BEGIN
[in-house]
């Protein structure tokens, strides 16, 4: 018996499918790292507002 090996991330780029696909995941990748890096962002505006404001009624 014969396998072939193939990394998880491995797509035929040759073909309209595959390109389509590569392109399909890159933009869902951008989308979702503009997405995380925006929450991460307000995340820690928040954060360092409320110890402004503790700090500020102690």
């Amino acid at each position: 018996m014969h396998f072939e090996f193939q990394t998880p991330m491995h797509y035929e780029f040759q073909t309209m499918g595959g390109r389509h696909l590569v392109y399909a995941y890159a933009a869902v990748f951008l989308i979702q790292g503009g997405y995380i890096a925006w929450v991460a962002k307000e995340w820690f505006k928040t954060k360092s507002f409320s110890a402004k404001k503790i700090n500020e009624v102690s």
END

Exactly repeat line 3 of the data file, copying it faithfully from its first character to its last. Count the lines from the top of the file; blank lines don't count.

């Amino acid at each position: 018996m014969h396998f072939e090996f193939q990394t998880p991330m491995h797509y035929e780029f040759q073909t309209m499918g595959g390109r389509h696909l590569v392109y399909a995941y890159a933009a869902v990748f951008l989308i979702q790292g503009g997405y995380i890096a925006w929450v991460a962002k307000e995340w820690f505006k928040t954060k360092s507002f409320s110890a402004k404001k503790i700090n500020e009624v102690s």